Big cap stocks grow in first half despite M&A activity, not because of it

Indulging in M&A is not the way to bump up share prices as oncology-focused companies prove to be the sector’s darlings.

It is hard to pinpoint where the major feel-good factor has come from for biopharma in the past six months, but resurgent global stock markets have encouraged investors back into the sector.

That said, the market has clearly distinguished between what it considers good and questionable M&A, with the likes of Bristol-Myers Squibb still among one of the worst big cap performers. This situation has not been helped by the US FTC ordering the group to dispose of the blockbuster Otezla to get its $64bn deal with Celgene across the finish line. Abbvie’s acquisition of Allergan also appears to have exacerbated the former’s position as the sector’s wooden spoon winner.

A look at the wider biotech markets shows the recovery seen by the Nasdaq Biotechnology Index in the first quarter has been sustained. Other healthcare indices have risen too, with the 12% jump in the Thomson Reuters European Healthcare index being of particular note. However, Japanese drug stocks have not grown as strongly as others. Alongside ongoing price cuts to Japanese drugs, the wider market has suffered from the rising trade tensions in the region sparked by the recent hostility between the US and China. 

Stock index 6-mth % change 
NASDAQ Biotechnology (US) 13%
S&P Pharmaceuticals (US)  5%
Dow Jones Pharma and Biotech (US)   5%
S&P 500 (US) 17%
DJIA (US) 14%
Dow Jones STOXX 600 Healthcare (EU)   14%
Thomson Reuters Europe Healthcare (EU) 12%
Euro STOXX 50 (EU) 16%
FTSE-100 (UK) 11%
TOPIX Pharmaceutical Index (Japan)  2%

Leaving aside the merits of both Bristol and Abbvie’s choices for future bedfellows, in a dramatic reversal of fortune, Lilly, which graced the top risers in the first quarter, now finds itself near the bottom of the league tables.

The group was boasting record highs for its share price in March, but since then the stock has fallen 16%, with a 4% drop overall in the past six months. Partly to blame is Lilly not hitting investor expectations in key trials for Trulicity and Talz, but a lot of the fall can be blamed on the company lowering full-year revenue forecasts following weaker-than-expected growth for key products. The group also called out pricing pressure and the withdrawal of the cancer drug Lartruvo from the market after it failed in a confirmatory clinical trial as potential brakes to sales.

On the upside, Roche continues to defy expectations, despite the ever-present threat of biosimilars both in Europe and more importantly in the US. Again strong sales of Hemlibra and Ocrevus were behind investors’ willingness to look beyond the biosimilar threat.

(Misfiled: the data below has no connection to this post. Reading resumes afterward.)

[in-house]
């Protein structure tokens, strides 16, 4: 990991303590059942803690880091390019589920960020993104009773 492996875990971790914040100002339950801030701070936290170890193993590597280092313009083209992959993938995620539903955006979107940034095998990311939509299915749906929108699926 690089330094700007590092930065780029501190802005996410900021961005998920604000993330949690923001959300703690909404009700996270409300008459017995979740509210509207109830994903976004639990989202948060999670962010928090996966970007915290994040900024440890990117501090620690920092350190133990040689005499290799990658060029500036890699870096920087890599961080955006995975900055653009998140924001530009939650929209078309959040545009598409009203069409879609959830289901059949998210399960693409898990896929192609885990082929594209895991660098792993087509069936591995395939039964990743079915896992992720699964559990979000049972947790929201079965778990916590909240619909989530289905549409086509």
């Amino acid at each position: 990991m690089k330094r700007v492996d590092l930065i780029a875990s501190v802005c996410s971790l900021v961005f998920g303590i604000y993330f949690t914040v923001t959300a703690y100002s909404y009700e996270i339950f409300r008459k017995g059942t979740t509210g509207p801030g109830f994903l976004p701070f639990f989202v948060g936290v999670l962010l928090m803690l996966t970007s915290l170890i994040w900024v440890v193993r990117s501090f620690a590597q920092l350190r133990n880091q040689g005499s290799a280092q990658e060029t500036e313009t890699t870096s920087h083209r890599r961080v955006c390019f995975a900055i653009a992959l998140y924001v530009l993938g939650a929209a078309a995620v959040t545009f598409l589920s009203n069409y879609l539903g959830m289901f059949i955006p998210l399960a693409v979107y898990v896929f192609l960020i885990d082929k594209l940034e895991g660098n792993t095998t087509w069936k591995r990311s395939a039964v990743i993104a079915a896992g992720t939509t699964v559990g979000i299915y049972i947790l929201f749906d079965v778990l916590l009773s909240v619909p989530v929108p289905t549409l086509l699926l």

The powerhouse that is Keytruda helped to keep Merck & Co in the top flight, while Astrazenca’s wins in lung cancer with Imfinzi and promise in pancreatic cancer for Lynparza have lifted the shares since the beginning of the year.

Big pharma: top risers and fallers in H1 2019
  Share price Market capitalisation ($bn)
  6-mth change 30 June 2019 6-mth change
Top 3 risers
Roche 13% 234.8 24.3
Merck & Co 10% 215.9 17.2
Astrazeneca 11% 108.3 12.1
Top 3 fallers
Abbvie (21%) 107.5 (31.2)
Bristol-Myers Squibb (13%) 74.2 (10.7)
Lilly (4%) 107.6 (15.0)

At the other end of the spectrum Celltrion’s decision to halt production at its main Factory #1 to carry out work to increase production capacity has weighed on that company's shares, as have price cuts for its biosimiliars Truxima and Herzuma, sold through Celltrion Healthcare. Add to this the intensifying competition in the biosimilar market and Celltrion will be hoping there are no delays to getting its main factory back on line in the second half.

Meanwhile, slowing sales for Regeneron’s cash cow, Eylea, which made up pretty much all of the company’s revenues in 2018, is behind the 16% fall in the group's shares, despite good progress from the eczema product Dupixient.

Biogen is still feeling the repercussions of the failure of its much hyped Alzheimer’s candidate aducanumab, which exposed the weakness of its pipeline. The group is now in the tricky position of trying to finding a new way to entice investors back into the fold. While M&A is the most obvious and quickest means of achieving this, the salutary tales of both Abbvie and Bristol’s share prices should offer a much needed note of caution against going down this route without a well thought-out plan.

Other big drugmakers ($25bn+): top risers and fallers in H1 2019
  Share price Market capitalisation ($bn)
  6-mth change 30 June 2019 6-mth change
Top 3 risers
Celgene 44% 65.2 20.4
Allergan 25% 54.9 9.8
Jiangsu Hengrui Medicine 25% 43.5 15.4
Top 3 fallers
Biogen (22%) 45.3 (15.3)
Regeneron  (16%) 33.7 (6.0)
Celltrion (9%) 23.1 (1.6)

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